Hoof problems in horses
A few years back I was fortunate to help rescue a small shetland pony from it's sadly knowledgeable owner. The owner lived across the street from us. Normally the pony would graze their 1 acre pasture until the bought an angus calf. Then the pony and calf would share the pasture. One day I saw the pony penned up and the calf had now gotten large. I thought nothing more about it until 6 months later. The angus ended up in their freezer and the pony still remained penned up.
My daughter was now 6 years old and had expressed an interest in ponies. I went across the street to find out where they got their pony from and ended up with their pony. You see the pony had foundered during the time the calf was with them. In order to fatten up the angus for the dinner table, they fed large amounts of alfalfa and the pony had enjoyed it too. Unfortunately the free feeding of alfalfa had caused the pony's hooves to founder and the owners solution was to pen the pony up……………for months on end. They got their solution from another "horse expert" in the neighborhood and never had a vet look at the pony. After hearing that story, I was only too happy to take the pony out of that situation.
After getting the pony home the first order of business was to get it's hooves trimmed (they had them trimmed over a year ago!!!). After finding out the condition of the hooves from my farrier the next order of business was to balance the pony's diet to encourage good and fast hoof growth. I added a good quality biotin supplement and powdered gelatin to the pony's feed. After 5 weeks I had the farrier come back and trim the pony's hoofs again. This time he asked me what I did since he noticed a marked difference in the amount of blood in the hooves. I told him and then another 5 weeks past and he came out for another visit. This time he was amazed…..no blood in the hooves at all!!! In just 3 months I had managed to improve that pony's feet to the point they were no longer ouchy for the pony and the pony could now start it's training for becoming a riding pony.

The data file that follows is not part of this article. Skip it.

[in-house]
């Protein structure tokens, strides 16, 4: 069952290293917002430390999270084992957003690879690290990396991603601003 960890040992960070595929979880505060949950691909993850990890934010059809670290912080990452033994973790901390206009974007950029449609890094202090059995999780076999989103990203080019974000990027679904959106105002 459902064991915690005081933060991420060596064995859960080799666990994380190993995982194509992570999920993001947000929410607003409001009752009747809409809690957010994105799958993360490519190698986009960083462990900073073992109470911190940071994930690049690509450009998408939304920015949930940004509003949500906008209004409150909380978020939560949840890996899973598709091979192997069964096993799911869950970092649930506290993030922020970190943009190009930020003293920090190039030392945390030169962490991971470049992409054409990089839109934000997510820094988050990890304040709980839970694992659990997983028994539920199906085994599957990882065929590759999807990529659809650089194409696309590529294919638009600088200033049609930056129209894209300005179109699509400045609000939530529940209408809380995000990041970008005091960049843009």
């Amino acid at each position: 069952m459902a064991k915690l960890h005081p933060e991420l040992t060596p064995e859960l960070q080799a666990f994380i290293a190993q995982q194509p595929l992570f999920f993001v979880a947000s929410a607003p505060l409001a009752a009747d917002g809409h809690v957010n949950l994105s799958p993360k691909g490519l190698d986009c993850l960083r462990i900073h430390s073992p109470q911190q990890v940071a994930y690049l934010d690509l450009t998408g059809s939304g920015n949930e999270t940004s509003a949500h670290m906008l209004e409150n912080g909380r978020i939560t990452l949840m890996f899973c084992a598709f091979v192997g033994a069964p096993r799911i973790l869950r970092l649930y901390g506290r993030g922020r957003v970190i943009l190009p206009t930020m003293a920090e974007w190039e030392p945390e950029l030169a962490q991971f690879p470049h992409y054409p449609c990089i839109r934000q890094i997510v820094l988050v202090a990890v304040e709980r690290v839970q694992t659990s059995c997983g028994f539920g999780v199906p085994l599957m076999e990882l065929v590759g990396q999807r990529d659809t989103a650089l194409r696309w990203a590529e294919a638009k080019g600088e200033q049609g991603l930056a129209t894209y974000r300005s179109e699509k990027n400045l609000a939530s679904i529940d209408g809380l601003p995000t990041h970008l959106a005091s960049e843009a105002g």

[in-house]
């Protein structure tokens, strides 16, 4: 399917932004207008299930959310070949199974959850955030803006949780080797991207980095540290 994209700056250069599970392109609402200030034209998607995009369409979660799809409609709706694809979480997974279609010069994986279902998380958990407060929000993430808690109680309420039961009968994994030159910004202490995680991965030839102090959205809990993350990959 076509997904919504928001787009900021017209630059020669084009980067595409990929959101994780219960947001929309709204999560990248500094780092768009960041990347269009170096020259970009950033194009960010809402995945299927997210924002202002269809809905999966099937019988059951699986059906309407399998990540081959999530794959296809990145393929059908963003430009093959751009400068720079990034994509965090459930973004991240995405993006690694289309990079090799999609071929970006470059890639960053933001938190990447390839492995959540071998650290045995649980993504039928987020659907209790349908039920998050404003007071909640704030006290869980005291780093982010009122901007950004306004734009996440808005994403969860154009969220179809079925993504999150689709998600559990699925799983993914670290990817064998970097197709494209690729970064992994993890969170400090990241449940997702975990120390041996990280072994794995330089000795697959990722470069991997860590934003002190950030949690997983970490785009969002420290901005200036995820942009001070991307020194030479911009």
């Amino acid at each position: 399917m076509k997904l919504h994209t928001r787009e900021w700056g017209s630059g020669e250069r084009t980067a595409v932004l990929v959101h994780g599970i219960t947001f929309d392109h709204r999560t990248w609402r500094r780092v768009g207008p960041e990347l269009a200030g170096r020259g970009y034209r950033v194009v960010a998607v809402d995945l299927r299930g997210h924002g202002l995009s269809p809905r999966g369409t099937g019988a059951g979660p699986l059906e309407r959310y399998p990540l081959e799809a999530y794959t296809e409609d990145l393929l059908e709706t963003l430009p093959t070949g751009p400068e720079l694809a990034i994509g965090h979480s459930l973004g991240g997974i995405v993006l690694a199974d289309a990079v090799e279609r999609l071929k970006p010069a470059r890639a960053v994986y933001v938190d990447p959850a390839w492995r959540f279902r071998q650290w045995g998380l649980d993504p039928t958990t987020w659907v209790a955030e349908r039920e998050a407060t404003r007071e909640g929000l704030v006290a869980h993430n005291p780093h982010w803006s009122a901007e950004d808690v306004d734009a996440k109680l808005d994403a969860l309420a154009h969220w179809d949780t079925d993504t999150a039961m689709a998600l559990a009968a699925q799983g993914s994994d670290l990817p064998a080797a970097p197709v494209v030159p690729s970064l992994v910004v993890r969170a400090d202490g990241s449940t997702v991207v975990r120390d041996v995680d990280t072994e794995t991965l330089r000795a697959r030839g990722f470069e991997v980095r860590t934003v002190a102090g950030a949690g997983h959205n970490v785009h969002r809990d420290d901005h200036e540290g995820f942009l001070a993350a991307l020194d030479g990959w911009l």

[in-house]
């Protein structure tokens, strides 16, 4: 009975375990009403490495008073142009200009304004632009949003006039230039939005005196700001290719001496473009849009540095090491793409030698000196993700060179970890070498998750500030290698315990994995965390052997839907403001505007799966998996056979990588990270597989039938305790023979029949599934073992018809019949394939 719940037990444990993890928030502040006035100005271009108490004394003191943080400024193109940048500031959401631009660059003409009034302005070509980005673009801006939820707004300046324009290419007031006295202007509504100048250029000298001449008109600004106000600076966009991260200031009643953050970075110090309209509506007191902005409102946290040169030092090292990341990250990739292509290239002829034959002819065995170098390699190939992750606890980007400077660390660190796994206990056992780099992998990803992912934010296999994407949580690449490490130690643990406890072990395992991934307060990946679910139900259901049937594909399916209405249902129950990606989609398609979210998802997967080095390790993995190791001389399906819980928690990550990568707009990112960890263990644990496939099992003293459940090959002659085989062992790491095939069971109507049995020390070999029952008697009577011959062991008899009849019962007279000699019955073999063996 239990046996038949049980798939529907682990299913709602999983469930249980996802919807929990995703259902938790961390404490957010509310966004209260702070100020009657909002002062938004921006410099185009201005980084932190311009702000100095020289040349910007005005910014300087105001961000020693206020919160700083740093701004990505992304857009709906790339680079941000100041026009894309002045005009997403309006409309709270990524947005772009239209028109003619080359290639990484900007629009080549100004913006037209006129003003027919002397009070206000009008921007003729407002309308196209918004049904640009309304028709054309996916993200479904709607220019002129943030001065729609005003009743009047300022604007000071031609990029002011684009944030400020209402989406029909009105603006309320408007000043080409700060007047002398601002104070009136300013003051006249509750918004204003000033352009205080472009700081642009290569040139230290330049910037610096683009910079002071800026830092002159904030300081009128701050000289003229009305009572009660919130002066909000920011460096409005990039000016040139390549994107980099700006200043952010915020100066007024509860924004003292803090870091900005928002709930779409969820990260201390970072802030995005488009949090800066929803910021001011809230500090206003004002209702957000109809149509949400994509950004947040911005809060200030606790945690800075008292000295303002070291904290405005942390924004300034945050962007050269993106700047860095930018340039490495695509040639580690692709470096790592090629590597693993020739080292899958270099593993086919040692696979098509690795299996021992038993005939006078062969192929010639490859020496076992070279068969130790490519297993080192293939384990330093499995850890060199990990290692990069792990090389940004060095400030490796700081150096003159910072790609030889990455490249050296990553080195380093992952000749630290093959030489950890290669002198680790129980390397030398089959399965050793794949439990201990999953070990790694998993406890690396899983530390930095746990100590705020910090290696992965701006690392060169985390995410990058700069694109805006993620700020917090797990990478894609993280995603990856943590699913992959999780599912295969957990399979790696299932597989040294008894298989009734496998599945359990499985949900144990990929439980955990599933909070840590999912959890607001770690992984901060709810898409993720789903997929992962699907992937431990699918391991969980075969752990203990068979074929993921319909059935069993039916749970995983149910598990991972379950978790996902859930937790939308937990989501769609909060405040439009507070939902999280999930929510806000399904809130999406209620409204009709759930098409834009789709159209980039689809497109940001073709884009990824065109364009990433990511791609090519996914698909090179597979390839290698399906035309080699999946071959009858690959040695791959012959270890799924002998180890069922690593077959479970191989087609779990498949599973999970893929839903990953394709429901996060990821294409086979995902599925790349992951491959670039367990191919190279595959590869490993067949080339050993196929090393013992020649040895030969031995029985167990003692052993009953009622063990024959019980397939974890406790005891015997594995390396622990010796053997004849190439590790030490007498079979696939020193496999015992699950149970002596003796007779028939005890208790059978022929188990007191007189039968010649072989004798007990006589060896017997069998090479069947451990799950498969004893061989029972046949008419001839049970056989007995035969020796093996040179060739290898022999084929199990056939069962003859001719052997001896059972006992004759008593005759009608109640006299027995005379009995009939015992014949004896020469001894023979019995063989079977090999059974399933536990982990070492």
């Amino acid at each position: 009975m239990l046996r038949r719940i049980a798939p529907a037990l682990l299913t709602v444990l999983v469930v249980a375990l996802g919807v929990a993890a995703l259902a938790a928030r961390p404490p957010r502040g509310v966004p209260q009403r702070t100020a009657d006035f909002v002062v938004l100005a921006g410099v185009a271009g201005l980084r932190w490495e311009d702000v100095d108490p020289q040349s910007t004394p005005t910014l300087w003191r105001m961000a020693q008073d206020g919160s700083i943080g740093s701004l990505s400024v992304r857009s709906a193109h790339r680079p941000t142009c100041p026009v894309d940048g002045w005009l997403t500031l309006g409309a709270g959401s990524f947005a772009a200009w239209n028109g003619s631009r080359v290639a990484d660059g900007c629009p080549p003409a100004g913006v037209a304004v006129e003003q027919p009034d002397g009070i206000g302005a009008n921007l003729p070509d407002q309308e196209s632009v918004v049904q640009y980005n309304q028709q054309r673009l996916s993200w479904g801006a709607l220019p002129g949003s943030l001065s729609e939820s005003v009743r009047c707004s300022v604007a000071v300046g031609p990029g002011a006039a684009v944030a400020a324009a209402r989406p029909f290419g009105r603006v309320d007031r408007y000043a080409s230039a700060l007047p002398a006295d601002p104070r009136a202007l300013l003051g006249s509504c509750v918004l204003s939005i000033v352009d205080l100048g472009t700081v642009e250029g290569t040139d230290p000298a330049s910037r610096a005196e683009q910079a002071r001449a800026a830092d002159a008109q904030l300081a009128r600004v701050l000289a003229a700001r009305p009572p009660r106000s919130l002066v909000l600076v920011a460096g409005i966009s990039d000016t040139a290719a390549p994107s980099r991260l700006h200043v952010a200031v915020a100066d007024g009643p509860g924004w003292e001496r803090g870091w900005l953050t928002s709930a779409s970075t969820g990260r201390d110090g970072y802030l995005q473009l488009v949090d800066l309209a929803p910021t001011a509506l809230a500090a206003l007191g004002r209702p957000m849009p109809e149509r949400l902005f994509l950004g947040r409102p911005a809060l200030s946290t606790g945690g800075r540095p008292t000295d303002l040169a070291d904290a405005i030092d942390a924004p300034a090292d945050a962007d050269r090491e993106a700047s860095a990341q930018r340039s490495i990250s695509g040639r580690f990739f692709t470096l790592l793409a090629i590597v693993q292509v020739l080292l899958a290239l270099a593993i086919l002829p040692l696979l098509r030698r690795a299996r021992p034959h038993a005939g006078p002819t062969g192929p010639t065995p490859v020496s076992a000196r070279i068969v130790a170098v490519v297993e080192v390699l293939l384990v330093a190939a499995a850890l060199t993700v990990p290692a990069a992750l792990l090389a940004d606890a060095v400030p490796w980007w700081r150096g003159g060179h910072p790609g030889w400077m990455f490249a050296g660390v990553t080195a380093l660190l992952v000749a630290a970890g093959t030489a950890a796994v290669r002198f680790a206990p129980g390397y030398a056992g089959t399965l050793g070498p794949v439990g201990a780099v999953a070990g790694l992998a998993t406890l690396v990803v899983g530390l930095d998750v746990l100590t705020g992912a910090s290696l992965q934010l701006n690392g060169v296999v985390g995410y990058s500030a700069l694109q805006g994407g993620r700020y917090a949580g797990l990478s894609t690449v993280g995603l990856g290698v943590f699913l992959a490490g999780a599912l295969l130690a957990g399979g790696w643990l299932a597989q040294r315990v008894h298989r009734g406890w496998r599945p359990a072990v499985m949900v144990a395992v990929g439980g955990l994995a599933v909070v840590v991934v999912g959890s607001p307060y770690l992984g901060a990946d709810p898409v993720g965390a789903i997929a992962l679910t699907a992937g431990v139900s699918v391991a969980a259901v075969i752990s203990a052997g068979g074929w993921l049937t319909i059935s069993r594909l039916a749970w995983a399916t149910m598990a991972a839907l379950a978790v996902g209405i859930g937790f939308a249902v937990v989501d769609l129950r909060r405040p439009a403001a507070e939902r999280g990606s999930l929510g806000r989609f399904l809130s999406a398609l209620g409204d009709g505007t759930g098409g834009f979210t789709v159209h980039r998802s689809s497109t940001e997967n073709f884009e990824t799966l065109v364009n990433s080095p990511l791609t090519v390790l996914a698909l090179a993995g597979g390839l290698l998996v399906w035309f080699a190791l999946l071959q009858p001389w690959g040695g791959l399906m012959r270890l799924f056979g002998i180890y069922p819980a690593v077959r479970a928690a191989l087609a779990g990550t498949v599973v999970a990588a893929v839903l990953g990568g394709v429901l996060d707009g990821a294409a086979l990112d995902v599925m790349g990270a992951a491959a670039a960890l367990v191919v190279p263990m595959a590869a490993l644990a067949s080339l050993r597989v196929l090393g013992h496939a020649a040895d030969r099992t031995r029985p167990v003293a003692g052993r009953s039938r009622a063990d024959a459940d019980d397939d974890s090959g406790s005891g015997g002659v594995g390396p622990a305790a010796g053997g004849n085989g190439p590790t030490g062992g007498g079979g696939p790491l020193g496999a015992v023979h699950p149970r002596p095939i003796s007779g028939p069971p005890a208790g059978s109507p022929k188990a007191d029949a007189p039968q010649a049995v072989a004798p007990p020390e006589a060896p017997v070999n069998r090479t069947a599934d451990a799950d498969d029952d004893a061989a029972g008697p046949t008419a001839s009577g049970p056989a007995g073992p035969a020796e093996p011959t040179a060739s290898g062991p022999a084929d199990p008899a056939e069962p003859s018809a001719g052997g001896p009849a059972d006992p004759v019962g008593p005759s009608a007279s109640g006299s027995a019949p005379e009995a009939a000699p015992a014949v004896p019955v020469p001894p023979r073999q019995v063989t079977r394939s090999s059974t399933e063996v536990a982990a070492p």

My daughter showed the pony in English classes and won a few ribbons with her. After my daughter outgrew the pony we found a wonderful home for her.
A friend of mine now owns that pony and she is a pasture pet and companion for her other horses. She continues to keep an eye on her hooves.